The episode first aired in the United States on September 8, 1998. Since then, it has received mixed to positive reviews from television critics. Andrew Wood of The Plain Dealer had mixed feelings for the episode, stating the episode did a good job of setting up the world of Pokémon, and that it was faithful to the game. However, Wood thought it was "apparent" in this episode that without a traveling partner, "Ash just isn't all that interesting".[16] Andrew Tei of Mania.com said that "one great thing about listening to early dubs is how the voice actors haven't completely gotten into their roles yet. Ash's and James' voices are much deeper than where they end up at."[17] Louis Bedigian of GameZone believed the best moment of the episode to be the Pokémon battle on television at the beginning, stating that "the Pokémon battle side-to-side in black and white. Their movements are slow and appear to be turn-based. It emulates the game perfectly, then quickly transforms into a more realistic, full-color battle. Few game-based anime series incorporate the game elements so well."[18] X-Entertainment considered the best part of the episode to be the moment when Ash spots the mysterious Ho-Oh, a Pokémon whose data was not included in the Pokédex at the time.[19]

Book adaptation and re-releases

A children's book adaptation of the episode was released in July 1999. It was published by Scholastic Corporation and written by Tracey West.[20][21] The episode was released on VHS and DVD on November 24, 1998, and December 13, 1998, respectively.[22][23]

Nintendo announced on September 24, 2004, that two Game Boy Advance Video cartridges, featuring "classic" episodes from the early days of the Pokémon series, would hit stores on September 27 that year. The Pokémon episodes were packaged in two separate packs containing two episodes each, and the four episodes available were "Pokémon, I Choose You!", "Here Comes the Squirtle Squad", "Beach Blank-Out Blastoise", and "Go West Young Meowth", all from season one.[24][25]


  1. 1 2 3 "Pokémon data" (in Japanese). Shopro.co.jp. Archived from the original on 2009-06-20. Retrieved 2009-06-20.
  2. "Pokémon - I Choose You! | Pokemon.com". The Pokémon Company International. Retrieved 2014-02-14.
  3. "The Ultimate Game Freak". Time. November 22, 1999. Archived from the original on 2008-12-19. Retrieved 2008-12-26.
  4. 1 2 Drazen, Patrick (October 2002). Anime Explosion! The What? Why? & Wow! of Japanese Animation. Berkeley, California: Stone Bridge Press. pp. 317–326. ISBN 1-880656-72-8. OCLC 50898281.
  5. Sheryl, Wudunn (December 18, 1997). "TV Cartoon's Flashes Send 700 Japanese Into Seizures". The New York Times. Retrieved 2008-10-19.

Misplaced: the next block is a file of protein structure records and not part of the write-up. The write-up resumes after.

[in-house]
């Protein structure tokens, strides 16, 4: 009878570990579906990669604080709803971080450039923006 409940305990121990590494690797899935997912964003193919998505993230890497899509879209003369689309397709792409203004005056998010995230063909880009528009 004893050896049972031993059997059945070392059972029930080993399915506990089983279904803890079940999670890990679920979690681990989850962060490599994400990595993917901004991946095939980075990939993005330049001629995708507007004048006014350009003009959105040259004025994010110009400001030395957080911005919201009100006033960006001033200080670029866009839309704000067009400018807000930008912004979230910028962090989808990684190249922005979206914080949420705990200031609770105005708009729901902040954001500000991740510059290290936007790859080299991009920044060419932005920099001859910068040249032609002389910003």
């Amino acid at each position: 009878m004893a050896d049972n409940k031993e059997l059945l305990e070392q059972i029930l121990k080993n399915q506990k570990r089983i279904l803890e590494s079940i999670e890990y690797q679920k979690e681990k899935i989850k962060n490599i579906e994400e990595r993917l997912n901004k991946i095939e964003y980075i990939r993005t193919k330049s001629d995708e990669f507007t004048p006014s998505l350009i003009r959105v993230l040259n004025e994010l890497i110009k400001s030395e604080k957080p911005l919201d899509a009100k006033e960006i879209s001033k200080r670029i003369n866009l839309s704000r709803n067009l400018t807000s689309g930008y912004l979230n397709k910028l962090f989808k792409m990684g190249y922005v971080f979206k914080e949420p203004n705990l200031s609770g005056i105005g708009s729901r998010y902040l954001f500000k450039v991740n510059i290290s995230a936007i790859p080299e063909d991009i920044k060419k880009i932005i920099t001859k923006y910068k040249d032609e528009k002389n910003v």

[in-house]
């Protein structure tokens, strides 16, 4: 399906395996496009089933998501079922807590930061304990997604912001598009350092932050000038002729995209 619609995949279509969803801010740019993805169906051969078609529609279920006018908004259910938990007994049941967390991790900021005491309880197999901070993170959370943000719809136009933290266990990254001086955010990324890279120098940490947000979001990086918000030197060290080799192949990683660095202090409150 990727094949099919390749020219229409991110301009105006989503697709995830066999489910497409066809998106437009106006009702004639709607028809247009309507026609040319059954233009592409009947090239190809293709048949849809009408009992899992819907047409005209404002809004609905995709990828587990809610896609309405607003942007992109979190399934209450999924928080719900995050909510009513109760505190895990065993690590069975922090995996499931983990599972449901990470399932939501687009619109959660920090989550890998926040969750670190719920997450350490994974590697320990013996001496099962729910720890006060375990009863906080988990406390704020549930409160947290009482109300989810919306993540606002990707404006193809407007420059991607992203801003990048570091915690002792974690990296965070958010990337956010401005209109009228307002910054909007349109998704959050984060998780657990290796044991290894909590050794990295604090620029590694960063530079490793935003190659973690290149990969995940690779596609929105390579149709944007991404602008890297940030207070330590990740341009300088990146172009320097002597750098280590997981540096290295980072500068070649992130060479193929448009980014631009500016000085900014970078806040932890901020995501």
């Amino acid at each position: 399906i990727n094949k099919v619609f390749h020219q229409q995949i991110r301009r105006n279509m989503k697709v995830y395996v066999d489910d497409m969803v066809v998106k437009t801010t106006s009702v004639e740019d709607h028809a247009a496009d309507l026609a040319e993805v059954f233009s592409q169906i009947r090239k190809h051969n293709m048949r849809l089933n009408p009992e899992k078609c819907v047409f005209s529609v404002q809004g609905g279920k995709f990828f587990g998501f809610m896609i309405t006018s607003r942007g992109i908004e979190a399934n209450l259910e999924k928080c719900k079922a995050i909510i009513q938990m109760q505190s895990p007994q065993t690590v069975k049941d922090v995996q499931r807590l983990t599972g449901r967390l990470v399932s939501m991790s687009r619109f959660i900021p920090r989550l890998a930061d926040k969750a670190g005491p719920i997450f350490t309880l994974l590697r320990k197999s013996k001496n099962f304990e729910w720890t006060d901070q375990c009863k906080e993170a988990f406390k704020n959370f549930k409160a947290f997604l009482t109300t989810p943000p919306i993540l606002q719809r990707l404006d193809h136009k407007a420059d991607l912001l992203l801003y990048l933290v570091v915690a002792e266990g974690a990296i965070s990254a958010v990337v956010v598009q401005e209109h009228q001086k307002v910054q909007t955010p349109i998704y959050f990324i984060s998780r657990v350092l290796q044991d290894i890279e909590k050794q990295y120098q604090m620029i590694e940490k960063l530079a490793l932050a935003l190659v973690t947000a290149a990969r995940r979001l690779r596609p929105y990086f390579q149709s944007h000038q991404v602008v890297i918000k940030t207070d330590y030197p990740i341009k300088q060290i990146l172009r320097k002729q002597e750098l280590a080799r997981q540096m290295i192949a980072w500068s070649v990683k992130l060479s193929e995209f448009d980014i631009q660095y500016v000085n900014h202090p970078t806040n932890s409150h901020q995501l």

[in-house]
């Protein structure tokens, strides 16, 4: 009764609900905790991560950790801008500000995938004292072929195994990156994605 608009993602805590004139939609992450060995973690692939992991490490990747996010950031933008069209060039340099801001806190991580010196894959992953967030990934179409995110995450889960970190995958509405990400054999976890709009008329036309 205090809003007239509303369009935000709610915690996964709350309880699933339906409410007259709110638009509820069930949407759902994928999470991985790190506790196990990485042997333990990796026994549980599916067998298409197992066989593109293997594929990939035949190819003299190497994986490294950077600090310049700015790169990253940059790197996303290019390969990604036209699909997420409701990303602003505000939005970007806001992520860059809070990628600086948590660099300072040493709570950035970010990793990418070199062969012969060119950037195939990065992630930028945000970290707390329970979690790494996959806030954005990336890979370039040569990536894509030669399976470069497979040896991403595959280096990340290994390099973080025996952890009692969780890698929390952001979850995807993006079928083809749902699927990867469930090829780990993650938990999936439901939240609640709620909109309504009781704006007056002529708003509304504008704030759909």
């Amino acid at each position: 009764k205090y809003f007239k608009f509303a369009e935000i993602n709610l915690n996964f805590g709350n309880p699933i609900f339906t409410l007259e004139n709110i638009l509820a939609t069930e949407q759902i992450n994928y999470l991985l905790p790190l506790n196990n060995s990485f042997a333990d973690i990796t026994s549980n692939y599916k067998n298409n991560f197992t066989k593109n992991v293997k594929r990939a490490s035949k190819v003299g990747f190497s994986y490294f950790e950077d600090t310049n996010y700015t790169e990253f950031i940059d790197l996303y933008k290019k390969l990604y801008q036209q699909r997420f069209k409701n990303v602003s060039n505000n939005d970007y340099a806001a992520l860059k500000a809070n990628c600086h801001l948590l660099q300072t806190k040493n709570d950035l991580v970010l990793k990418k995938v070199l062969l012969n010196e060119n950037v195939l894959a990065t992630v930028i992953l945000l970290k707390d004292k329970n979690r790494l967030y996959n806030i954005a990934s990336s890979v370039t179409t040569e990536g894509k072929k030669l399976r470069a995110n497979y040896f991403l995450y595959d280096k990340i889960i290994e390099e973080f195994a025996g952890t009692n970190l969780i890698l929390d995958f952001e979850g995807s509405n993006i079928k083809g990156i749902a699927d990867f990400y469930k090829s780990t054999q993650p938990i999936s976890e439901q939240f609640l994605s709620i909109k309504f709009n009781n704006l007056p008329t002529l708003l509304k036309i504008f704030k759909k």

6. 1 2 3 Radford, Benjamin (May 2001). "Pokémon Panic of 1997". Skeptical Inquirer. Archived from the original on 2008-10-20. Retrieved 2008-11-02.
  7. Radford B, Bartholomew R (2001). "Pokémon contagion: photosensitive epilepsy or mass psychogenic illness?". South Med J. 94 (2): 197–204. doi:10.1097/00007611-200194020-00005. PMID 11235034.
  8. "Pokemon on the Brain". Neuroscience For Kids. March 11, 2000. Retrieved 2008-11-21.
  9. "Fits to Be Tried". Snopes.com. Retrieved 2008-11-21.
  10. "Controversial Japanese cartoon coming to America". The Augusta Chronicle. January 1, 1998. Archived from the original on September 10, 2009. Retrieved 2015-11-14.
  11. "US May Get Controversial Japanese Cartoon". Pittsburgh Post-Gazette. January 1, 1998. pp. E5.
  12. 1 2 "Poké Mania". Time. November 22, 1999. Archived from the original on 2008-12-17. Retrieved 2008-12-26.
  13. "The Pokemon Anime - Censorship". Psypokes.com. Retrieved 2008-12-26.
  14. 1 2 "Veronica Taylor Interview". Dogasu's Backpack. Retrieved 2009-01-01.
  15. "Veronica Taylor FAQ's". VeronicaTaylor.net. August 2000. Retrieved 2009-01-01.
  16. Wood, Andrew (September 10, 1998). "Did Pokemon Live Up To Its Hype?". The Plain Dealer.
  17. Tei, Andrew (October 14, 2003). "Pokemon Vol. #01: Choose You! Pikachu!". Mania.com. Archived from the original on 2009-02-18. Retrieved 2008-12-26.
  18. "Pokemon: I Choose You & Here Comes the Squirtle Squad Review". GameZone. Archived from the original on 2008-12-29. Retrieved 2008-12-26.
  19. "Pokémon: The Very First Episode!". X-Entertainment. June 20, 2007. Retrieved 2008-12-26.
  20. "I Choose You (Pokemon Chapter Book #1)". Amazon.com. Retrieved 2008-12-26.
  21. "I choose you!". WorldCat. Retrieved 2008-12-26.
  22. "Pokemon - I Choose You! Pikachu! (DVD)". Amazon.com. Retrieved 2008-12-26.
  23. "Pokemon - I Choose You! Pikachu! (VHS)". Amazon.com. Retrieved 2008-12-26.
  24. N-Philes (September 25, 2004). "New Videos Headed to GBA". N-Philes. Retrieved 2008-12-26.
  25. Kohler, Chris (September 27, 2004). "Pokémon classics hit GBA Video". GameSpot. Retrieved 2008-12-26.